Some 20 years ago I was paged early on a Sunday morning by a client who used to live right in my town. Her colt was cut on a front leg. “Do you want to come out now, or can this wait until tomorrow morning?” I told her I’d drive right over.
I pulled into Meg’s yard a half hour later. She brought the young gelding out of his stall and onto the barn floor. His left front was done up from foot to knee. I held him as Meg took off the leg wraps. She explained that when the colt was playing with another youngster, he full ran full tilt into a drainage ditch and right into the end of an exposed steel culvert. She apologized for getting me out on a Sunday morning, but said she would just feel better if I could suture him up today.
I wasn’t prepared for what I saw when the wrap was removed. The sharp edge of the culvert had slashed through the skin, leaving an eight inch gash down the front of the leg, starting just under the knee. The skin edges had pulled back from each other, leaving a large gaping wound. The extensor tendon and the bone underneath were both visible.
The big gap and the fact that there was no fresh blood told me that the accident hadn’t happened that morning. “Oh, no, it happened yesterday evening, but I didn’t want to call you out on a Saturday night, so I cleaned him up and managed to stop the bleeding with a sterile gauze and a leg wrap. I knew that he wouldn’t die or anything, so I waited until today to call you.”
Well, Meg was right. There was no chance that the colt was going to die. However, for every minute I would have spent that Saturday night suturing the wound, I ended up spending ten in trying to keep the scar to a minimum. Had she called me as soon as it happened, I would have sutured the leg, and within a few weeks he’d have been back playing with his buddy. Because Meg delayed calling for help, the colt had to put up with months of therapy and daily leg wrappings.
This is an extreme example of something that happens to every equine veterinarian from time to time. Well-meaning clients, trying not to be a bother, put off calling about a problem until they figure that the timing would be more convenient for their veterinarian. Some horse owners wait to avoid an after-hours emergency fee. Both are reasons that most veterinarians always expect a full Monday. But, after all, emergencies are just that, and need immediate attention. Early colics, eye problems, and respiratory diseases are often more effectively treated if they are caught early on. However, in lower leg wounds the earlier the better is always the rule.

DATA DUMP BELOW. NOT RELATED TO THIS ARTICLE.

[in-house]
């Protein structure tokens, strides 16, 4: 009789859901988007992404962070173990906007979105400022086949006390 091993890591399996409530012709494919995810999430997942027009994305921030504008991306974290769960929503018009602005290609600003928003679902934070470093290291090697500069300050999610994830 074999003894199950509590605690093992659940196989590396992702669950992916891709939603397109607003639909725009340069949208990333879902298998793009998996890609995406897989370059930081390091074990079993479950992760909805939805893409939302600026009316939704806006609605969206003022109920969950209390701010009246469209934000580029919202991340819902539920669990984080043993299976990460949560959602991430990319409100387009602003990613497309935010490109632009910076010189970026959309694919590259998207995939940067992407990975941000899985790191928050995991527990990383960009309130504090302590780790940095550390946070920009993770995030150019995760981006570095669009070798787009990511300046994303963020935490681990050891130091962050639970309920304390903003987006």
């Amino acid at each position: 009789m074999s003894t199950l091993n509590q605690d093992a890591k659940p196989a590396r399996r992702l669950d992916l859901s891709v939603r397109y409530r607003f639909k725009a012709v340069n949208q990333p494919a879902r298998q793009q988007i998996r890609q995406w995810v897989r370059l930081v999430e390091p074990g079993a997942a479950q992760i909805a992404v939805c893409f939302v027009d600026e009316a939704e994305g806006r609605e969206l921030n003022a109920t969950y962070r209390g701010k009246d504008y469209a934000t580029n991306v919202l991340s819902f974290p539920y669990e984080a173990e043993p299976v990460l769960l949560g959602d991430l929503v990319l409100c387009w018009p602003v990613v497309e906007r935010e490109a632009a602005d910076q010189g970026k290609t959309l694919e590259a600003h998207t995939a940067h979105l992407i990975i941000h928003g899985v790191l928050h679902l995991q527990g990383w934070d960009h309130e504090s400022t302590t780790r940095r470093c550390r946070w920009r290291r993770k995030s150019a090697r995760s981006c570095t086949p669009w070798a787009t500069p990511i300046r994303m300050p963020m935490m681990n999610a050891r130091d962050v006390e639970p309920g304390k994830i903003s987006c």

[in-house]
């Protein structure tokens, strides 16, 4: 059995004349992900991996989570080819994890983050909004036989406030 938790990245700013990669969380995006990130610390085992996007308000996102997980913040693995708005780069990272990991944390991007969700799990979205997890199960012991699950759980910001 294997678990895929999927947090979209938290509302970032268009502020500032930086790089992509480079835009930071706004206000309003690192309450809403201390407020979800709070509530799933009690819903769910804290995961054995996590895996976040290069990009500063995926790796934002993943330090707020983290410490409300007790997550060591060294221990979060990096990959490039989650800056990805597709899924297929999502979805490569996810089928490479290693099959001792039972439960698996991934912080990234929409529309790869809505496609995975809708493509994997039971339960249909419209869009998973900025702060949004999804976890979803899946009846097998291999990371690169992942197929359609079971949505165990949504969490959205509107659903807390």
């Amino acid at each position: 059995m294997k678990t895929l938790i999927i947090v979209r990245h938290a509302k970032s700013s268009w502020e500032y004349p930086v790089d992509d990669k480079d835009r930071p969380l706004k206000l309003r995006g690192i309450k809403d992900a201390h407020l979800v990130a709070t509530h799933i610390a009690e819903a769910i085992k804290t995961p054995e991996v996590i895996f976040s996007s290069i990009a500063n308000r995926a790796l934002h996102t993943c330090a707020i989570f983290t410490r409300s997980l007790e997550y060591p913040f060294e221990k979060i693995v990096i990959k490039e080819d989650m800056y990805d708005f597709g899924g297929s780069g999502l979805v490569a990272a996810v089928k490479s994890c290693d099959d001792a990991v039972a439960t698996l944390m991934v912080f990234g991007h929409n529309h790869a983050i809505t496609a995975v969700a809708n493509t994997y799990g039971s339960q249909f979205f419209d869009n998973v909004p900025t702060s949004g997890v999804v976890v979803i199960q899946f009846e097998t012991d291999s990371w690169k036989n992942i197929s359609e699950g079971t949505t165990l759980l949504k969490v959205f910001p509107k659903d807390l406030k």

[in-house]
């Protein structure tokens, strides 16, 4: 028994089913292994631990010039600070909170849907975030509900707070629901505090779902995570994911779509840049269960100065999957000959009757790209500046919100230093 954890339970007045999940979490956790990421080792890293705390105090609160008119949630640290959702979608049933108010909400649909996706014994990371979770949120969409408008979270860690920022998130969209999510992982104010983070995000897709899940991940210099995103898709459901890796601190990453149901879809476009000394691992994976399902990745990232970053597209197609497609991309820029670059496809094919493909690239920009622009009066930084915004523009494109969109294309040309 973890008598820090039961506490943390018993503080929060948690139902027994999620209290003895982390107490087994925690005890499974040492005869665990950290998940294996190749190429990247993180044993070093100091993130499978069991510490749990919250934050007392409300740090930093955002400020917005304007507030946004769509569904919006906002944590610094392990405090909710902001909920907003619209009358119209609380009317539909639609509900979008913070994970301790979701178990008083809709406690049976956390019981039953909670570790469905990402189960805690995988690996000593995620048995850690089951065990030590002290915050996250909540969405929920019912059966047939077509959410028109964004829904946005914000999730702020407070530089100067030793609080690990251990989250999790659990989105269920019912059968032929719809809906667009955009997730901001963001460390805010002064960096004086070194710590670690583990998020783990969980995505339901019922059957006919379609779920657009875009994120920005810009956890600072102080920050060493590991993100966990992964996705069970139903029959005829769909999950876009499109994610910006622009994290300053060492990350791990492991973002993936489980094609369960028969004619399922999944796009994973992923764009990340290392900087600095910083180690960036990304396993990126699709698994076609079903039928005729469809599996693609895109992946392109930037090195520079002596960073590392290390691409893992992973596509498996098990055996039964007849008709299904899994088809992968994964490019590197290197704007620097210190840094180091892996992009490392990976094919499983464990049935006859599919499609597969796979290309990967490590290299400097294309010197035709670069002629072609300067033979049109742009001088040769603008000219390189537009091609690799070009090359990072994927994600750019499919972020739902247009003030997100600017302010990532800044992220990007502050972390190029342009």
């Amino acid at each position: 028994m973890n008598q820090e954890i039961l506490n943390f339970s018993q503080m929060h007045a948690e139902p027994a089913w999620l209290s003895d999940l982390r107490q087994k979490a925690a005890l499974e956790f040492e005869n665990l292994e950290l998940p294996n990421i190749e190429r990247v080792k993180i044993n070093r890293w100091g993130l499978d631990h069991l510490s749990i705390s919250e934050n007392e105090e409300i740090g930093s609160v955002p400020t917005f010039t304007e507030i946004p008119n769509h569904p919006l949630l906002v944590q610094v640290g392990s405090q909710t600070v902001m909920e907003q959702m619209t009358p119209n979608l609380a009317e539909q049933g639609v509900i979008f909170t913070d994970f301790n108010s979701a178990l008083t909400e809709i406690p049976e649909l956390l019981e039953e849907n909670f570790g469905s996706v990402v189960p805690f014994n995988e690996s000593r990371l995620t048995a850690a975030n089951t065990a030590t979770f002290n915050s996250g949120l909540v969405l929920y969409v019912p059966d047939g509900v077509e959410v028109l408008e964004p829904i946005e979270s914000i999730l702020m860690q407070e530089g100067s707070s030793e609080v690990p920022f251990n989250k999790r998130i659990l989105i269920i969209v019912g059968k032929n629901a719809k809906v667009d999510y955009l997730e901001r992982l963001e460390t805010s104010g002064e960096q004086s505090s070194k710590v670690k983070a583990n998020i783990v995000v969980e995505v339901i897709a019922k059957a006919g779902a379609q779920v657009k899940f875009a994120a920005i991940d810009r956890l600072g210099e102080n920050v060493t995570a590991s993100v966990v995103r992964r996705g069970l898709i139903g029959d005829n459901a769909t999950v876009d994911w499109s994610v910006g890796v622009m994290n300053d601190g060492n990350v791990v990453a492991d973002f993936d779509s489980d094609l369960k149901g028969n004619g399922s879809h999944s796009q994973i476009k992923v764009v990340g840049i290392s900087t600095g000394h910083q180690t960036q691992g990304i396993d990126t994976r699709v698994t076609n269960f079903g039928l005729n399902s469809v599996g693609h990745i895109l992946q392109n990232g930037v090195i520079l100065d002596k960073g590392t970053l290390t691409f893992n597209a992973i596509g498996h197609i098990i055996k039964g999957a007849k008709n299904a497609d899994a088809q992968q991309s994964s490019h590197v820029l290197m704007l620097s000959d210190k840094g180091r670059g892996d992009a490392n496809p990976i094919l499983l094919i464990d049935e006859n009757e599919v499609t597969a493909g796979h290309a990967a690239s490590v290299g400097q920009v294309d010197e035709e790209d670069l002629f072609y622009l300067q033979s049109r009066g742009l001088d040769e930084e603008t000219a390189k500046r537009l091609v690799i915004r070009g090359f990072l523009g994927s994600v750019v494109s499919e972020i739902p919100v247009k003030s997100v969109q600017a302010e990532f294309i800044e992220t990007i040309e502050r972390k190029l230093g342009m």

As soon as a horse is cut the skin edges start to pull back or retract from each other. This is a natural process that has kept horses together for thousands of years, long before anyone ever thought of running a needle through skin. When the edges of the skin retract from each other, it causes a gap, wider at the skin than in the depths of the wound. This allows drainage, and healing from the inside out. Ideally, once the defect fills in, skin will grow across it, and the two edges will be joined by a strong scar.
The skin that covers the shoulder, neck, and most of the upper body of the horse is quite loose. You can easily grab a handful. In those areas there isn’t such a rush to get wounds sutured. Even though the wound edges have retracted, there is plenty of loose skin to “borrow” to pull the edges together. Below the knee and hock, it’s a different story. There is no extra skin in the lower leg, and when a wound retracts (within a few hours), it becomes impossible to pull the two edges back together. Within days connective tissue starts to fill in the gap. On the lower legs when that connective tissue reaches the level of the skin it often keeps growing. That mass of very vascular tissue is called proud flesh, and can become another problem. The reason is that while skin will grow across defects, it can’t grow up over the mound of proud flesh. Unless it is removed either chemically or surgically, it will remain there and keep the wound from closing, sometimes for months.
In summary, there are good reasons to call right away when a horse gets any kind of a wound, on the lower leg or anywhere on the body. If you are unsure, call anyway, no matter what time or what day it is. Early treatment can make a huge difference in outcome.
Offer to send a digital photo of the wound by email. These are really helpful in determining whether a horse needs that immediate attention.
–David A. Jefferson, DVM